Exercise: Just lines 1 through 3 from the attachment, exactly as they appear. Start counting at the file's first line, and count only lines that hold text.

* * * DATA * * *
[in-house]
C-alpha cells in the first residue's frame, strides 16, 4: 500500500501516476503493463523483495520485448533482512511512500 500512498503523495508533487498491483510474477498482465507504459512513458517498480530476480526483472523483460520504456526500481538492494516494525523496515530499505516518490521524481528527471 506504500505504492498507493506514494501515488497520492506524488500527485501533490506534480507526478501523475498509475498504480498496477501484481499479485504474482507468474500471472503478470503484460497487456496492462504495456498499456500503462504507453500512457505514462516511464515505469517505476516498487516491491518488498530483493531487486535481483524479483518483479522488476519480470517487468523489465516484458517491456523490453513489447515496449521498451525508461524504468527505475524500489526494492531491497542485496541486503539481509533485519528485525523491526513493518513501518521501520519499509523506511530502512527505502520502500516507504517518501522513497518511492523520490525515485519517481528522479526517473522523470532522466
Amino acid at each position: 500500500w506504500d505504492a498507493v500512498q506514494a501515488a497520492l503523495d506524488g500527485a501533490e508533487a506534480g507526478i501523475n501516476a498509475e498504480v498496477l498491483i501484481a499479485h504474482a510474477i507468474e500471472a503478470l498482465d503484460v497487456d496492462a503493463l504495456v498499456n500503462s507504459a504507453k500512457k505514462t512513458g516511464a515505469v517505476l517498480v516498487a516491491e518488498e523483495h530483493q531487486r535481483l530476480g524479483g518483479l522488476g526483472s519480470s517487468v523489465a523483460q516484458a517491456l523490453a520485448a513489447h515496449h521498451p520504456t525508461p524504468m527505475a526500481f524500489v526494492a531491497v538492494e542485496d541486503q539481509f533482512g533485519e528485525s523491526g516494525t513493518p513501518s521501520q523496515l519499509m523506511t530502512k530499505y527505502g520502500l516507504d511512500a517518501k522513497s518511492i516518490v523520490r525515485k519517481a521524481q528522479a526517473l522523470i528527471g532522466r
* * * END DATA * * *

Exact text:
[in-house]
C-alpha cells in the first residue's frame, strides 16, 4: 500500500501516476503493463523483495520485448533482512511512500 500512498503523495508533487498491483510474477498482465507504459512513458517498480530476480526483472523483460520504456526500481538492494516494525523496515530499505516518490521524481528527471 506504500505504492498507493506514494501515488497520492506524488500527485501533490506534480507526478501523475498509475498504480498496477501484481499479485504474482507468474500471472503478470503484460497487456496492462504495456498499456500503462504507453500512457505514462516511464515505469517505476516498487516491491518488498530483493531487486535481483524479483518483479522488476519480470517487468523489465516484458517491456523490453513489447515496449521498451525508461524504468527505475524500489526494492531491497542485496541486503539481509533485519528485525523491526513493518513501518521501520519499509523506511530502512527505502520502500516507504517518501522513497518511492523520490525515485519517481528522479526517473522523470532522466
Amino acid at each position: 500500500w506504500d505504492a498507493v500512498q506514494a501515488a497520492l503523495d506524488g500527485a501533490e508533487a506534480g507526478i501523475n501516476a498509475e498504480v498496477l498491483i501484481a499479485h504474482a510474477i507468474e500471472a503478470l498482465d503484460v497487456d496492462a503493463l504495456v498499456n500503462s507504459a504507453k500512457k505514462t512513458g516511464a515505469v517505476l517498480v516498487a516491491e518488498e523483495h530483493q531487486r535481483l530476480g524479483g518483479l522488476g526483472s519480470s517487468v523489465a523483460q516484458a517491456l523490453a520485448a513489447h515496449h521498451p520504456t525508461p524504468m527505475a526500481f524500489v526494492a531491497v538492494e542485496d541486503q539481509f533482512g533485519e528485525s523491526g516494525t513493518p513501518s521501520q523496515l519499509m523506511t530502512k530499505y527505502g520502500l516507504d511512500a517518501k522513497s518511492i516518490v523520490r525515485k519517481a521524481q528522479a526517473l522523470i528527471g532522466r